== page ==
In some printers, each feed channel has a separate insertion opening in which ink sticks of a particular color are placed and then are transported by a mechanical conveyor, gravity, or both along the feed channel to the melting device. In other solid ink printers, solid ink sticks of all colors are loaded into a single insertion port, where a mechanical sensor identifies the ink stick by physically contacting identification indicia on the ink sticks. An ink transport system then transports the ink stick to the proper feed channel for the inserted ink stick. However, printers having individual openings for each color of ink stick are susceptible to user error. In addition, mechanical sensors can limit the orientations in which an ink stick can be identified in the loader, and limit the amount of data that can be read from each ink stick. Thus, improved ink stick identification is desirable.

SUMMARY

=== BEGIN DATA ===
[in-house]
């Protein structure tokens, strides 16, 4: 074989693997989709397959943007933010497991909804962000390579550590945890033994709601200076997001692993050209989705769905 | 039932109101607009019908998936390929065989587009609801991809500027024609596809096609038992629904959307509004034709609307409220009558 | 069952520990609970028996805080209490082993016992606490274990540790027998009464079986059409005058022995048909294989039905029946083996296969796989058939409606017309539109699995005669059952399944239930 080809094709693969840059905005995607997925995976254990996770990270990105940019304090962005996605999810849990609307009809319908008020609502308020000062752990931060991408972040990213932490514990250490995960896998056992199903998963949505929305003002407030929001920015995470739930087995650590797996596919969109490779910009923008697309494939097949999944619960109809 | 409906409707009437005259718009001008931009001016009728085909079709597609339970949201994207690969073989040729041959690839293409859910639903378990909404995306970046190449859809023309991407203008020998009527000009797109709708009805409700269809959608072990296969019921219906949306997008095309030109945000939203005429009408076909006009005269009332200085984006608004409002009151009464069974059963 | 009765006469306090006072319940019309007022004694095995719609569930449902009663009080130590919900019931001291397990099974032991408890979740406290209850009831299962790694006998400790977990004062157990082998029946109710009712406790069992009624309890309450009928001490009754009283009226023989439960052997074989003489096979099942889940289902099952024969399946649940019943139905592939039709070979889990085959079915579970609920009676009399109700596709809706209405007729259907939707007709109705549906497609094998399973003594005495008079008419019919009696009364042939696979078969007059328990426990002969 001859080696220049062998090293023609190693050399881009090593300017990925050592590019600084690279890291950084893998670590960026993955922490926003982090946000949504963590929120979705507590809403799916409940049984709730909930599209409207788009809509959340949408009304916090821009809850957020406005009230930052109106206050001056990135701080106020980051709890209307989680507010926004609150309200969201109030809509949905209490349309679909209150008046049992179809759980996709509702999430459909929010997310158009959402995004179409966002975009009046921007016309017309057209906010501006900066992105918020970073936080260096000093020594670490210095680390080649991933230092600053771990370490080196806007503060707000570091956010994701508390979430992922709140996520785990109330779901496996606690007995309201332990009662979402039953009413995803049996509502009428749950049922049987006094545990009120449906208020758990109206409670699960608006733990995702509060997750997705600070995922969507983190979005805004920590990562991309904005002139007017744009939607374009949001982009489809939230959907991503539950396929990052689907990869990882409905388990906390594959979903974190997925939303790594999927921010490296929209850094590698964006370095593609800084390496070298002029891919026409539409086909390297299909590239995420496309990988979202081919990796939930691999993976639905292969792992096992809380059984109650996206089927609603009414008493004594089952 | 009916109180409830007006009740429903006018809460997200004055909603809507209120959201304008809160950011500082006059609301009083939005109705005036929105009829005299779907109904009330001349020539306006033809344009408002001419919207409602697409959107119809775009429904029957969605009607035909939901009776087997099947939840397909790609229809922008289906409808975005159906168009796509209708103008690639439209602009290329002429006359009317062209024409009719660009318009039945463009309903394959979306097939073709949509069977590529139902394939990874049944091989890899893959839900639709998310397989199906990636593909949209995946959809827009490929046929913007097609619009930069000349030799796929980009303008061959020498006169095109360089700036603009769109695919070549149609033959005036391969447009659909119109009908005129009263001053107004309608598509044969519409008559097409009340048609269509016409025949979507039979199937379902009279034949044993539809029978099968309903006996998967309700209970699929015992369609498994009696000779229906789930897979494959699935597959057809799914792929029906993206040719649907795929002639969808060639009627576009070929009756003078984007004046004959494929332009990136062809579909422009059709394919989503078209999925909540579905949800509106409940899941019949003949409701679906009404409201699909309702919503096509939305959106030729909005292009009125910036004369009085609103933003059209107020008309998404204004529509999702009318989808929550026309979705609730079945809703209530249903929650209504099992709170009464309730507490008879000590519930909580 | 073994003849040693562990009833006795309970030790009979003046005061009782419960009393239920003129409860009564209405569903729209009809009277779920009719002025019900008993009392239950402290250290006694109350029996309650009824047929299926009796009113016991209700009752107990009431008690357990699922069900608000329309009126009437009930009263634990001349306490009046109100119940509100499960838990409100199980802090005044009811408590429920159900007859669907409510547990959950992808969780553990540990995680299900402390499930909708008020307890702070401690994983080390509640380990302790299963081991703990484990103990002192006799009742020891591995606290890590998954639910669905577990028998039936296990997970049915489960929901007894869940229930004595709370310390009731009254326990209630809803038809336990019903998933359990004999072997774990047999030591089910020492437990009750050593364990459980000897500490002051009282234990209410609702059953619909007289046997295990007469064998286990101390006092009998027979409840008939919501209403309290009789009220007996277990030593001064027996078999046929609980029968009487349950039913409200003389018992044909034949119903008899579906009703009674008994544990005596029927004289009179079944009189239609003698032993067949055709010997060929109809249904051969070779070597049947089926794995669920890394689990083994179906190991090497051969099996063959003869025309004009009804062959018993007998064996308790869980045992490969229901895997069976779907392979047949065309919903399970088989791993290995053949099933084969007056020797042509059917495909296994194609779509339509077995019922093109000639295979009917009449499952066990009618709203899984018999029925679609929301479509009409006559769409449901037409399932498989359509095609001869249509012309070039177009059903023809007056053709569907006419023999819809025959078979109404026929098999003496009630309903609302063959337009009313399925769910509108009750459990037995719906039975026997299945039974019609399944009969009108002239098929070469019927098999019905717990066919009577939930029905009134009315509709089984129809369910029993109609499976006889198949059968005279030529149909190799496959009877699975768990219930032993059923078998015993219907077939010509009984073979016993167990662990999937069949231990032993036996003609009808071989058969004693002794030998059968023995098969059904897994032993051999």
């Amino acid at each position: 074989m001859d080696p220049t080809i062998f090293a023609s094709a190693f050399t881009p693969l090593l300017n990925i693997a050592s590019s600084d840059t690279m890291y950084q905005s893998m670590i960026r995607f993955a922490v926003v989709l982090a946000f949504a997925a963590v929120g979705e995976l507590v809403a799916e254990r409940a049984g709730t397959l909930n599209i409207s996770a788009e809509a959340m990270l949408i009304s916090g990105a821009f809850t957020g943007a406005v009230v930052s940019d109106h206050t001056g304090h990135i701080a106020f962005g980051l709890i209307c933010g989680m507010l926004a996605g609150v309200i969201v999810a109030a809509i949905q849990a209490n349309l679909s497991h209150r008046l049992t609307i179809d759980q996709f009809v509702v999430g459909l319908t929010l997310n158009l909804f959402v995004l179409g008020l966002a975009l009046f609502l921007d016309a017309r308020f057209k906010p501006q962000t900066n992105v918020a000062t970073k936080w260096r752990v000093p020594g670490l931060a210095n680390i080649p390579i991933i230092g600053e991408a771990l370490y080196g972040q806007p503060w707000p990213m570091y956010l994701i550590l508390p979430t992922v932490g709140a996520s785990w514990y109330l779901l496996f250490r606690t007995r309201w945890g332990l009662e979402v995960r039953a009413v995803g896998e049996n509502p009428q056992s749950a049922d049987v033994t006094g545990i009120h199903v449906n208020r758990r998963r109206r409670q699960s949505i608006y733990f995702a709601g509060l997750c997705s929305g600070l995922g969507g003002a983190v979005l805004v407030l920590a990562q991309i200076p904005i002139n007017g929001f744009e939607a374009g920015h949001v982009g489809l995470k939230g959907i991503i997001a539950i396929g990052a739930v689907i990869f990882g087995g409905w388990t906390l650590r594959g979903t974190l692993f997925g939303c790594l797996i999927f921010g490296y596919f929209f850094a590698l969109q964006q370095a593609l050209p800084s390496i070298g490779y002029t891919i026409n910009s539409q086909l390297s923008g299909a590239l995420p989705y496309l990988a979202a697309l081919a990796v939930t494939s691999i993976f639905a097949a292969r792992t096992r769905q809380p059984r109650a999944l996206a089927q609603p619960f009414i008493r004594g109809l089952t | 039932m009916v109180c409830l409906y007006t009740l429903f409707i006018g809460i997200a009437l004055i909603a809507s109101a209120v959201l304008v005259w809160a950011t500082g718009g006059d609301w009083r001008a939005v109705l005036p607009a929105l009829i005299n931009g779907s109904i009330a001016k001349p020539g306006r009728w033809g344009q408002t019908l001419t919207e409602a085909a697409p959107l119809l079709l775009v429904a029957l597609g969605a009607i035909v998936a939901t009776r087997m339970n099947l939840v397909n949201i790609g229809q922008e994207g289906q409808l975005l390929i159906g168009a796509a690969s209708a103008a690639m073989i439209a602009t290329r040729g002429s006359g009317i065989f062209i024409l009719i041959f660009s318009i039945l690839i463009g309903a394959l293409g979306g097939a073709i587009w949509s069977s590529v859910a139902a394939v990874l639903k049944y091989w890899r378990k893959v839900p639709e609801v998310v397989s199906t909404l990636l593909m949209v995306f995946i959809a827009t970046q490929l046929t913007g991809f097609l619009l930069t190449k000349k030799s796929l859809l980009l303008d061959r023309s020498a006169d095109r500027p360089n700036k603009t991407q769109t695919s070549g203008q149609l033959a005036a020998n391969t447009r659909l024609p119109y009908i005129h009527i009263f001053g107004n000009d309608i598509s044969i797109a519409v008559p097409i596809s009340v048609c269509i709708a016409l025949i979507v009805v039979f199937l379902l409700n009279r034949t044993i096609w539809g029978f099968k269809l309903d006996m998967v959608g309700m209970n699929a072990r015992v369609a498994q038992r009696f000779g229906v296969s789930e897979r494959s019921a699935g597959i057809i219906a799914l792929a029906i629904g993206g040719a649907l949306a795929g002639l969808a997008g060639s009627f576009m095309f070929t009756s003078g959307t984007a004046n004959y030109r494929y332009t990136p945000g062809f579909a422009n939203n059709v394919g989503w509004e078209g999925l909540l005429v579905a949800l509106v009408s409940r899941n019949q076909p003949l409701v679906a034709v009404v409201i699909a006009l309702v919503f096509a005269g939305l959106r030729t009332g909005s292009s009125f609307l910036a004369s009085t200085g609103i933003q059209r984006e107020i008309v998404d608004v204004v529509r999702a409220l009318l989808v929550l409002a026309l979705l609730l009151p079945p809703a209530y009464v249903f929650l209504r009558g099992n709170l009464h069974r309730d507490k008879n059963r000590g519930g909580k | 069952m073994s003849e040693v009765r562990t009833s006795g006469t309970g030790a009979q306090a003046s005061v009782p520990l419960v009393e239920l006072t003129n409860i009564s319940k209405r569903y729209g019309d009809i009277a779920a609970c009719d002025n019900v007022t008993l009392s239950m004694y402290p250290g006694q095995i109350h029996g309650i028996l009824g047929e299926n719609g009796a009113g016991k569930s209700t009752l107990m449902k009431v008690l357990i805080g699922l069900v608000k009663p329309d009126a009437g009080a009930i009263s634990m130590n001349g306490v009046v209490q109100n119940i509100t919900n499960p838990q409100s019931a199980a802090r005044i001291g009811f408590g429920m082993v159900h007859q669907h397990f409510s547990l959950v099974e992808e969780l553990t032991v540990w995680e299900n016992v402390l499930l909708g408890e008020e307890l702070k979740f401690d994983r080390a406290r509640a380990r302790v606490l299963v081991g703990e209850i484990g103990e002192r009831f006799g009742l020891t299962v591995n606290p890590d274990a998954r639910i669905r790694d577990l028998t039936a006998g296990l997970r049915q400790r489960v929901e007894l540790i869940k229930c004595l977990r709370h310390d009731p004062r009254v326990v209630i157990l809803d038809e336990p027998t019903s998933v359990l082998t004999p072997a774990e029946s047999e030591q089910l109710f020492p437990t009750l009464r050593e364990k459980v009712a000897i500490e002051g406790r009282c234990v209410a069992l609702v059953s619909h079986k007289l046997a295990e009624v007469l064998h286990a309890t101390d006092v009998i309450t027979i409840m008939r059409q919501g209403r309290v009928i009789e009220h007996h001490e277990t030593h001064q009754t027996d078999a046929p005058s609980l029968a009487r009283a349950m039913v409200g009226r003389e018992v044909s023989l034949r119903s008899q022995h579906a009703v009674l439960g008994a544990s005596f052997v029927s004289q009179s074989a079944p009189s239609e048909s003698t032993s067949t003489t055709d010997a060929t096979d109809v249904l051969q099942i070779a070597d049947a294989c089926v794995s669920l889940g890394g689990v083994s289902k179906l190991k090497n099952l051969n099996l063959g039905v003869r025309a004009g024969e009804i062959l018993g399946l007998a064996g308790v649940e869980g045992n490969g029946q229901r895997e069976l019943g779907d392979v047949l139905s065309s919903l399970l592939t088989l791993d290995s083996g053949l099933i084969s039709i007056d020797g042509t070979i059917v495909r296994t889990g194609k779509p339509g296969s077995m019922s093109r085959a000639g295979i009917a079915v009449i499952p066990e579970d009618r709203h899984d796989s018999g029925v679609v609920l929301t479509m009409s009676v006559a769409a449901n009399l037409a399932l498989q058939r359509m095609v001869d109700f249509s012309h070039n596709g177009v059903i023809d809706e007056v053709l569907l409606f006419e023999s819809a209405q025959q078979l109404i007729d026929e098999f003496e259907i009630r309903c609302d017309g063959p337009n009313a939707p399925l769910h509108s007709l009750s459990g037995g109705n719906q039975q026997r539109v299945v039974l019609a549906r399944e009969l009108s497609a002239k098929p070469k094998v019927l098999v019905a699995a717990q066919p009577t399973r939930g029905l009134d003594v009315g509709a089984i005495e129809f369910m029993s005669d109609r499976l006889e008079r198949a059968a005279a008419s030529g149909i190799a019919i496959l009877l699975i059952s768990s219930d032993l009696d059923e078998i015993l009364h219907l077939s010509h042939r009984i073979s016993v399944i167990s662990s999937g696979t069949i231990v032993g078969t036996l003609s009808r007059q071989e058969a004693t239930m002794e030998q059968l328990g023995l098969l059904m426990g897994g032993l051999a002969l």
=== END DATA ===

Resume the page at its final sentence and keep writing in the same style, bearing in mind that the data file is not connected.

A new ink loader system enables improved identification of ink sticks inserted in the ink loader. The system includes an insertion port having a support, the insertion port being configured to receive a solid ink stick and enable the solid ink stick to rest on the support, a first optical source in the insertion port, the first optical source being oriented to emit diffuse light toward a first face of the solid ink stick resting on the support, at least two optical sensors in the insertion port that are oriented to receive light reflected from the first face of the solid ink stick, the at least two optical sensors being oriented for different angles of reflection with respect to the first face of the solid ink stick to enable each optical sensor in the at least two optical sensors to receive reflected light from different portions of the first face of the solid ink stick and generate a signal corresponding to an amount of received reflected light, a second optical source in the insertion port, the second optical source being oriented to emit diffuse light toward a second face of the solid ink stick resting on the support, the second face being different than the first face of the solid ink stick, at least two more optical sensors in the insertion port that are oriented to receive light reflected from the second face of the solid ink stick, the at least two more optical sensors being oriented for different angles of reflection with respect to the second face of the solid ink stick to enable each optical sensor in the at least two more optical sensors to receive reflected light from different portions of the second face of the solid ink stick and generate a signal corresponding to an amount of received reflected light, and a controller operatively connected to the at least two optical sensors and the at least two more optical sensors, the controller being configured to identify a first feature of the solid ink stick from the signals generated by the at least two optical sensors and to identify a second feature of the solid ink stick from the signals generated by the at least two more optical sensors.